PC #103 – The Importance of Story

I spent this evening watching a fascinating documentary with my son. It was called Indie Game – The Movie. And it was about several independent video game designers, and what they went through to make their games.

They were/are true geniuses, and extraordinary artists.

I don’t play videogames – never have, and I don’t have the time now to learn the language. But the film spoke to me about the shifting shape of story, and the importance of story in our lives.

These videogames, the really smart ones (and yes, believe me there are some incredibly smart and artistic games out there) just open out the mind. Not all video games are violent shoot-em-ups with blood and gore, just like all movies aren’t dumb franchise tentpoles.

There are some amazing independent art films made each year, just like there are some amazing independent videogames.

The capacity to tell stories in different forms has exploded in recent times. The best videogames tell the most touching and profound stories. E-publishing has opened up opportunities for authors who might have been denied a platform in past years – denied by agents and publishers who are now scratching to hold onto their jobs in a quickly shifting landscape.

Journalism too is undergoing fundamental change. Photojournalism too. Bloggers and others are shifting into the place where journalists once reigned supreme.

But we still need quality journalism. We still need the Woodwards and Bernsteins. The Seymour Hershs. (He broke the My Lai massacre, and changed the course of the Vietnam War. He later broke Abu Grhaib.)

Blogs are a new form of storytelling. Twitter is instantaneous communication, but in 140 characters twitterers, (or “twits!”) tell their stories. Facebook and Instagram are a new form of storytelling too. YouTube and Vimeo offer the kind of video storytelling that wasn’t possible ten years ago.

We need stories. We need stories to learn, to grow, to understand, to proselytise, to change the world.

I am proud to say I’m a storyteller.


11 thoughts on “PC #103 – The Importance of Story

  1. Bill,

    You are a storyteller extraordinaire. What a very special gift you have been given.

    Proof is in the number of blog followers you have collected since your blog for 25 friends and family exploded into this wonderful PGS family.

    Bravo, my friend!



  2. Hi Bill – another fabulous post! Much to contemplate with this one.
    As I read the post my immediate thought was the Camino started as a story for all of us – whether we read a book on it, heard a radio interview, a TV story, a movie, or we heard about the Camino through a conversation. The door to the Camino was opened by someone else’s story, and look where we all are now – that’s the power of story.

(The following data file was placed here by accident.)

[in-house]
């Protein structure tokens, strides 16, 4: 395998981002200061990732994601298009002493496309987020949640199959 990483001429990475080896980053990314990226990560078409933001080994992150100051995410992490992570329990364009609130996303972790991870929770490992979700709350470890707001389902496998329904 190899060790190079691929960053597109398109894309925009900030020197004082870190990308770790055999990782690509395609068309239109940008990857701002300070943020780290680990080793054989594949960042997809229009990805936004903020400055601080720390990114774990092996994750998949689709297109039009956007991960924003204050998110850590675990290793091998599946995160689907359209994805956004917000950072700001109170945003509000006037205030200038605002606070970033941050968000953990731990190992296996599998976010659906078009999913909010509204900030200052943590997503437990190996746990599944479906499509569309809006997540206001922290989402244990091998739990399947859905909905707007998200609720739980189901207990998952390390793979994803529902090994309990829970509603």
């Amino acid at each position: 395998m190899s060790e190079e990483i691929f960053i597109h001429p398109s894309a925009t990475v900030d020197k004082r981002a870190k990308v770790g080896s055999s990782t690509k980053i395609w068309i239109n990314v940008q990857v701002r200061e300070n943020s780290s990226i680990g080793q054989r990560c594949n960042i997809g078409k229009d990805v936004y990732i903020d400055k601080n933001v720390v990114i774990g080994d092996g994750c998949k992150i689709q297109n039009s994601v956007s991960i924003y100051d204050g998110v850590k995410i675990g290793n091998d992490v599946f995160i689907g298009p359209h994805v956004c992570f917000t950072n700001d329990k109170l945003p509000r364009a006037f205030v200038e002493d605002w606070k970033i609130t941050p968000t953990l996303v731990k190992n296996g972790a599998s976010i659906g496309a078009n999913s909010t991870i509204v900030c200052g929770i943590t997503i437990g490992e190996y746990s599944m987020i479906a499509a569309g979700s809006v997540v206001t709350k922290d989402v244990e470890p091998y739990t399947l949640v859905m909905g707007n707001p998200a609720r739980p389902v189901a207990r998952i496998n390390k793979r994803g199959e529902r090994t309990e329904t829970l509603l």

Cheers – Jenny


  3. Storytelling is so important. So much of our history is passed on through storytelling, symbol and ritual.

    Jesus was a storyteller. Many of his most profound lessons were told through the parables. He used the ordinary, everyday events to deliver his message. They are true to life and people can relate to them. As with all stories, people pick and choose what means the most to them. Stories are interpreted through one’s experiences.

    As a teacher, I tell stories every day. The students – young and not so young, remember the stories and then associate the message or key teaching.
    I am sure we all loved the stories told to us when we were young.

    Bill, you have masterfully told stories of your Camino experience, of the people you met, of the humanity, the exhilaration, the suffering, the despair, the joy, the promise. Your words paint amazing images and touch the hearts of your readers. They have had a profound effect on so many people. Your photos enhance your words but cannot replace them. I am looking forward to the book, where your words will, once again, delight, inspire, entertain and teach.

    Storytelling is from the heart, of the heart and for the heart.


    • Hi Anne,

      Yes, Jesus got his messages across through story and parable, as did the Buddha.

      And that’s why they still resonat, answers till find meaning in them.

      You as a teacher, as you so rightly point out, do the same thing – you get information across, and you impart your knowledge, through stories which are digestible to your students.

      Thank you for what you said about my telling of stories. Observation and curiosity are such important traits to have. And ruthless honesty.



    • Hi Anne – a wonderful comment, beautifully written. Would I be able to use the last statement as one of my quotes for Rabanal please? I will acknowledge you as the author.
      Cheers – Jenny


        • Dear Anne – thank you for your permission to share your quote.
          The refugio is Refugio Gaucelmo at Rabanal del Camino, between Astorga and Molinaseca. It’s owned by the Confraternity of St James in the UK. If you stay there you will find hospitaleros from many different countries volunteering there – I believe there are usually three. I hope you do get a chance to stay there. You can give me the ‘heads up’ on what it’s like! All suggestions for improvement gratefully received!
          So close for you now! That very first step is going to be so, so wonderfully overwhelming –
          Every blessing to you Anne –
          Jenny xo


    • Julie,

      Thank you mate!

      I’m blessed to have you as an audience!

      It would be pretty lonely if I was blogging for just my next door neighbour’s cat!

      You, and the others here, make it special for me.



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